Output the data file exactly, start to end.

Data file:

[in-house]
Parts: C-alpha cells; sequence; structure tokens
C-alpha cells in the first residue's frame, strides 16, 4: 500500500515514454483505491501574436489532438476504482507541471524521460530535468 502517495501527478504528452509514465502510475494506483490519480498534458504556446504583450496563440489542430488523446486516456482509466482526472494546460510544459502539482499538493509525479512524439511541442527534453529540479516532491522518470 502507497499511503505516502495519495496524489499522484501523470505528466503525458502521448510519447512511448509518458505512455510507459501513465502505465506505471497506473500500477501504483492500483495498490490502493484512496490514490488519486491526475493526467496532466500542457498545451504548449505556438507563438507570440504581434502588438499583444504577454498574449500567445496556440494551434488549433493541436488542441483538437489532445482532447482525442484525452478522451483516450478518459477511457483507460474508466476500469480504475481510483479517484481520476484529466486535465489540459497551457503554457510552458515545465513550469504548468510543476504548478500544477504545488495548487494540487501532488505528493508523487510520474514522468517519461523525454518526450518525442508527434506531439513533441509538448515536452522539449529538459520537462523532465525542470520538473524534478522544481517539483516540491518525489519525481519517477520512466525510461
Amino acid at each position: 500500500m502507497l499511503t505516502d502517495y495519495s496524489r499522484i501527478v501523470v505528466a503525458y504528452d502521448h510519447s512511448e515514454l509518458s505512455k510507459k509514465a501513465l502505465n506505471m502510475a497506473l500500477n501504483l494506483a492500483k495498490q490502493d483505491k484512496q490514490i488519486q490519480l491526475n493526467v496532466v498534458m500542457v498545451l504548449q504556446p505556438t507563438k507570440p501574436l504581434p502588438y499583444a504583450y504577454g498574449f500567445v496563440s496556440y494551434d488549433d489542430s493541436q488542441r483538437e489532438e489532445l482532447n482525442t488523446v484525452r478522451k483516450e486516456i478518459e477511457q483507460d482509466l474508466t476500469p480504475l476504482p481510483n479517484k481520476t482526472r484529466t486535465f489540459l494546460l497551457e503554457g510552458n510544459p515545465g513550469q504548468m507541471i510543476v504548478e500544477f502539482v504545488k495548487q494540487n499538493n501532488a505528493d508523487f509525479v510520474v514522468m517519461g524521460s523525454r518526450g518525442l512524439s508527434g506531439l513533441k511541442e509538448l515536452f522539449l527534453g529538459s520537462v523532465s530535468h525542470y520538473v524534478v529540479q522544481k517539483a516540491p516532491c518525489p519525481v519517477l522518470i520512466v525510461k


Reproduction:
[in-house]
Parts: C-alpha cells; sequence; structure tokens
C-alpha cells in the first residue's frame, strides 16, 4: 500500500515514454483505491501574436489532438476504482507541471524521460530535468 502517495501527478504528452509514465502510475494506483490519480498534458504556446504583450496563440489542430488523446486516456482509466482526472494546460510544459502539482499538493509525479512524439511541442527534453529540479516532491522518470 502507497499511503505516502495519495496524489499522484501523470505528466503525458502521448510519447512511448509518458505512455510507459501513465502505465506505471497506473500500477501504483492500483495498490490502493484512496490514490488519486491526475493526467496532466500542457498545451504548449505556438507563438507570440504581434502588438499583444504577454498574449500567445496556440494551434488549433493541436488542441483538437489532445482532447482525442484525452478522451483516450478518459477511457483507460474508466476500469480504475481510483479517484481520476484529466486535465489540459497551457503554457510552458515545465513550469504548468510543476504548478500544477504545488495548487494540487501532488505528493508523487510520474514522468517519461523525454518526450518525442508527434506531439513533441509538448515536452522539449529538459520537462523532465525542470520538473524534478522544481517539483516540491518525489519525481519517477520512466525510461
Amino acid at each position: 500500500m502507497l499511503t505516502d502517495y495519495s496524489r499522484i501527478v501523470v505528466a503525458y504528452d502521448h510519447s512511448e515514454l509518458s505512455k510507459k509514465a501513465l502505465n506505471m502510475a497506473l500500477n501504483l494506483a492500483k495498490q490502493d483505491k484512496q490514490i488519486q490519480l491526475n493526467v496532466v498534458m500542457v498545451l504548449q504556446p505556438t507563438k507570440p501574436l504581434p502588438y499583444a504583450y504577454g498574449f500567445v496563440s496556440y494551434d488549433d489542430s493541436q488542441r483538437e489532438e489532445l482532447n482525442t488523446v484525452r478522451k483516450e486516456i478518459e477511457q483507460d482509466l474508466t476500469p480504475l476504482p481510483n479517484k481520476t482526472r484529466t486535465f489540459l494546460l497551457e503554457g510552458n510544459p515545465g513550469q504548468m507541471i510543476v504548478e500544477f502539482v504545488k495548487q494540487n499538493n501532488a505528493d508523487f509525479v510520474v514522468m517519461g524521460s523525454r518526450g518525442l512524439s508527434g506531439l513533441k511541442e509538448l515536452f522539449l527534453g529538459s520537462v523532465s530535468h525542470y520538473v524534478v529540479q522544481k517539483a516540491p516532491c518525489p519525481v519517477l522518470i520512466v525510461k